Saturday, June 16, 2012

Death Penalty Isn't Always Justice

Texas Democrats came out strongly for justice when the 2012 state convention added repeal of the death penalty and replacing it with life without parole to the party platform. Exonerated death row inmate Anthony Graves, who was nearly executed twice, spoke to a large audience explaining how our dysfunctional justice system continues to wrongfully execute innocent people.

Graves spoke from the heart and reminded attendees that you can’t undo an execution. He also told us that while outsiders think life without parole is getting off easy those in prison with such sentences don’t see it that way and many would rather face execution or in his words “take the needle”.

While people of color are disproportionately represented among those executed don’t think it can’t happen to middle aged white guys. Gov. Perry allowed Cameron Todd Willingham to be executed even after being presented with evidence that no crime had been committed at all.

We should also recognize that it costs four times as much to try a death penalty case and execute the convict as it does to jail someone for 40 years. That means we spend an awful lot of our criminal justice resources on killing someone when we could be protecting our families from violent crime by having more cops on the beat.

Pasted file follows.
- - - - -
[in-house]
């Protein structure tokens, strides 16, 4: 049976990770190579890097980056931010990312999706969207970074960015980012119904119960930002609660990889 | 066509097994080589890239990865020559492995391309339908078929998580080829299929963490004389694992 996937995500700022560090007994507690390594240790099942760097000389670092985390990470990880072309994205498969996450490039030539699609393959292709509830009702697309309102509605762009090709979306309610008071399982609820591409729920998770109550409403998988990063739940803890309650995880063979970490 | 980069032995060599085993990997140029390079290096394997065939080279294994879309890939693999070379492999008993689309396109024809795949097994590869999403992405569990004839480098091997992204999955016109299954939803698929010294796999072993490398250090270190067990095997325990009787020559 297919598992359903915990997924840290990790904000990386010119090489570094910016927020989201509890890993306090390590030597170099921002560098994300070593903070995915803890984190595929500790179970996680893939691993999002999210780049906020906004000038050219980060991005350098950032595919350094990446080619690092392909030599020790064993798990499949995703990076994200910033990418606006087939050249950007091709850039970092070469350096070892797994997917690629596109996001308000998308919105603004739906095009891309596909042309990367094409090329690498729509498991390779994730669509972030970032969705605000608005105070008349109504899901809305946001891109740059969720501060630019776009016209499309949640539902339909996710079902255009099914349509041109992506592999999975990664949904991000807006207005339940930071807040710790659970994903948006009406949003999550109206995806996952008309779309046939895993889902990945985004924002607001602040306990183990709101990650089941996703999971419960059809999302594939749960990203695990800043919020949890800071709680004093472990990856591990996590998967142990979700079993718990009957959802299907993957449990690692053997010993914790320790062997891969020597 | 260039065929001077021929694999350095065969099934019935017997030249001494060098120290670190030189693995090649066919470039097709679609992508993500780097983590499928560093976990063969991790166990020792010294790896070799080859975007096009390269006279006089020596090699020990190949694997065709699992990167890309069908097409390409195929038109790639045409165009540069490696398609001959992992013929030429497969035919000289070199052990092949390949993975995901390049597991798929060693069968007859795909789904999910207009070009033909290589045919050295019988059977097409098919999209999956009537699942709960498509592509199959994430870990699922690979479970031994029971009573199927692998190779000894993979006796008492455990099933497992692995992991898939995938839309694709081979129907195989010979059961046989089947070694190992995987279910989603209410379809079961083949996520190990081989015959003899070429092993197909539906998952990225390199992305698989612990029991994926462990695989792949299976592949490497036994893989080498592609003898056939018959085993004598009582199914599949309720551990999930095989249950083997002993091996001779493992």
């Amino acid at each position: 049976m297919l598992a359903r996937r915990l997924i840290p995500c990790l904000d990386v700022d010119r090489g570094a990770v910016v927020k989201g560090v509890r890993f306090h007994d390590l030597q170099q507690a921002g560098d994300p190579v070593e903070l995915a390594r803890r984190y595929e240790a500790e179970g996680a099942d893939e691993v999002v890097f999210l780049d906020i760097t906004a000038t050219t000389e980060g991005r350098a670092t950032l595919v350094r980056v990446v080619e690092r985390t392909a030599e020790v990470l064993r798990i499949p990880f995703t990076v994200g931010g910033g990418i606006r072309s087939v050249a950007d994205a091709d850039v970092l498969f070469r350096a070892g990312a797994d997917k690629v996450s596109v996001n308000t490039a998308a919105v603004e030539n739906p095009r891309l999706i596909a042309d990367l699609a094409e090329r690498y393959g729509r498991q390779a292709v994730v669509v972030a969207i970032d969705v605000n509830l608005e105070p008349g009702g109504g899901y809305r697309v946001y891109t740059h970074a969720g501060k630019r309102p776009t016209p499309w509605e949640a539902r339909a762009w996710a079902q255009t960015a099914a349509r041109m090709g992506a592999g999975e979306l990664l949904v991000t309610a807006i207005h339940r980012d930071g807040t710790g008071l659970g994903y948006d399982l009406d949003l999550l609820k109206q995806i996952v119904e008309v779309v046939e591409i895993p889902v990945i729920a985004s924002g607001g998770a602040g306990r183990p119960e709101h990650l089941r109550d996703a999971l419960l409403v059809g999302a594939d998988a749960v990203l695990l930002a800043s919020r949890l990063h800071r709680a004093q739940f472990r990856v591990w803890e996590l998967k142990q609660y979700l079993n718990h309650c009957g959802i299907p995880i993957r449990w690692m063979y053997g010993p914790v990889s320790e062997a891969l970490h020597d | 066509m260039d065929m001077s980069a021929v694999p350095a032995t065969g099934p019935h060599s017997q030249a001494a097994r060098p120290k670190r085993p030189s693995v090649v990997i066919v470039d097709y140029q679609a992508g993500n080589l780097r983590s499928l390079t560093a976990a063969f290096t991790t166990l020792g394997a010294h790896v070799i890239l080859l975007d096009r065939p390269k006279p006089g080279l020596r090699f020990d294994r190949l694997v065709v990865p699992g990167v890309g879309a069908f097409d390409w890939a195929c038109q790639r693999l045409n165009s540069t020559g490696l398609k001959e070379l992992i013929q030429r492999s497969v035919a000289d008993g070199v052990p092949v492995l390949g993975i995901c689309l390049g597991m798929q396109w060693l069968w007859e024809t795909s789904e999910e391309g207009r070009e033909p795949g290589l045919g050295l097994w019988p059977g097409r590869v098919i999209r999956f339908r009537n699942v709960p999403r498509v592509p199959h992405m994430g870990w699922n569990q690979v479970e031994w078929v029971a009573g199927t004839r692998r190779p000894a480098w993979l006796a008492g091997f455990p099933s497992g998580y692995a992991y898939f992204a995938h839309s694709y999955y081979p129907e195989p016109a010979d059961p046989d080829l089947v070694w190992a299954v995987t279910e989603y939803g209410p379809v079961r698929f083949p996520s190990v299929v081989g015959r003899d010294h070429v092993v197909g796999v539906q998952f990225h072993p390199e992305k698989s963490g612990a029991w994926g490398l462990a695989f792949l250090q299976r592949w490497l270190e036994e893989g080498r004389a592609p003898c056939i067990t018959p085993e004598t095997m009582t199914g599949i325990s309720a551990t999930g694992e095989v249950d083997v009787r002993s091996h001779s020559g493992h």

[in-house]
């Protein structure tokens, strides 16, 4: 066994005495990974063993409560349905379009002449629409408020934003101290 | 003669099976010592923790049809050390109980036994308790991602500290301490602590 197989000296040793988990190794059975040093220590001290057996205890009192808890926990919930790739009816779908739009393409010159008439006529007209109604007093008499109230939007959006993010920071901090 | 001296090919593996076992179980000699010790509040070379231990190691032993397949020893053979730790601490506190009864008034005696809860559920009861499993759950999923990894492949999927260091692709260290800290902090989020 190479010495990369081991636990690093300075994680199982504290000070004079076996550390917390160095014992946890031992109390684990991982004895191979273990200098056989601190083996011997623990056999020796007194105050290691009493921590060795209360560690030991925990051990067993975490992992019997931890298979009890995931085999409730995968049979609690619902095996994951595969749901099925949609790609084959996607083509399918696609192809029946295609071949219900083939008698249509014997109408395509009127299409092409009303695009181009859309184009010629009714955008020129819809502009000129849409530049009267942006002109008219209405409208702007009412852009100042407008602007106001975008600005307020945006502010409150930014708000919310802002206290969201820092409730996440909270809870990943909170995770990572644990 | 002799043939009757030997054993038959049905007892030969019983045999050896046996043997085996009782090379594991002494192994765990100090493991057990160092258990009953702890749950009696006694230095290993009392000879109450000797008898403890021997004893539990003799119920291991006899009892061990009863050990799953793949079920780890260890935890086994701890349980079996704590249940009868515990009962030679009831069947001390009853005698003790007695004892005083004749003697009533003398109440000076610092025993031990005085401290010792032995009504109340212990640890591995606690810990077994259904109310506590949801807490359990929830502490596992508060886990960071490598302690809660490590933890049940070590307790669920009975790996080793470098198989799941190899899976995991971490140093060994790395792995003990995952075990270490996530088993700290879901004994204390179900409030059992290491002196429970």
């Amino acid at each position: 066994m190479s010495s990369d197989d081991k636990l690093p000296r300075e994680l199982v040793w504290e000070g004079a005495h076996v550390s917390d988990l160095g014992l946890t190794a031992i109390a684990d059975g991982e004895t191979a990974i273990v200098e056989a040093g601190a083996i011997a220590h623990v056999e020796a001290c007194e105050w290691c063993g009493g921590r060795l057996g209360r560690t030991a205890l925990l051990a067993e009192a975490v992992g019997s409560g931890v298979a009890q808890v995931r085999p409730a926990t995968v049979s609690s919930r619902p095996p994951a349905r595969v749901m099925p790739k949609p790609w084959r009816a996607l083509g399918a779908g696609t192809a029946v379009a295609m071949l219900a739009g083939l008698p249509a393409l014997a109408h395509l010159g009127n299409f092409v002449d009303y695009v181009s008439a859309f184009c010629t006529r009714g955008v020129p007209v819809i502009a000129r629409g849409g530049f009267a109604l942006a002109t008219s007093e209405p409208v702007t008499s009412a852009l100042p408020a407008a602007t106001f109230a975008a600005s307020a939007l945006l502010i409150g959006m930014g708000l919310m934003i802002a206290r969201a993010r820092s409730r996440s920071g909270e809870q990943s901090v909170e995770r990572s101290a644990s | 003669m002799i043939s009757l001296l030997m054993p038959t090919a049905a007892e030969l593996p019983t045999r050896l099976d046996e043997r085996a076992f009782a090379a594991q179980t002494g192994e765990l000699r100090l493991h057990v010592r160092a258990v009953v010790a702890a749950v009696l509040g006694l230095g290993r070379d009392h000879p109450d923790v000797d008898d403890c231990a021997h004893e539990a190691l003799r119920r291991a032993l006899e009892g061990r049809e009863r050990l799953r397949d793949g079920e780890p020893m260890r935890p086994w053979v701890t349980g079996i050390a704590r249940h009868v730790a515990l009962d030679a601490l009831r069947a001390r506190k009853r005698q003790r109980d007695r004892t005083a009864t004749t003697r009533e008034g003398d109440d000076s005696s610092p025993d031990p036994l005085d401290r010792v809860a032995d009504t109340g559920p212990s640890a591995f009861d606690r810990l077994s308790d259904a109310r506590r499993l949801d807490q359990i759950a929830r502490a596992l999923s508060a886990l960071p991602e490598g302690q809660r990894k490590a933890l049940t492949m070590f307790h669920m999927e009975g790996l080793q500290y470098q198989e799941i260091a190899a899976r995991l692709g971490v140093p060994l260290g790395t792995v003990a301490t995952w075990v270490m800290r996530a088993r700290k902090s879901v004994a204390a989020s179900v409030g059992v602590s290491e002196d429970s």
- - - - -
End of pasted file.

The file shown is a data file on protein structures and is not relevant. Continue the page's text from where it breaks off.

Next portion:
If you’re a small government, low tax conservative who believes our criminal justice system should be tough on crime wouldn’t it be more cost effective to stop this big government boondoggle?


  1. Research supports the conclusion that the death penalty serves no deterrent purpose, and furthermore, its application appears to be racially biased.

  2. Perhaps a statewide movement at the local and country government levels renouncing the death penalty in their jurisdictions until funding is restored for school systems.

  3. Published in the New Braunfels Herald-Zeitung June 19, 2012

  4. Published in the Seguin Gazette June 22, 2012

  5. Published in the Gonzales Cannon June 21, 2012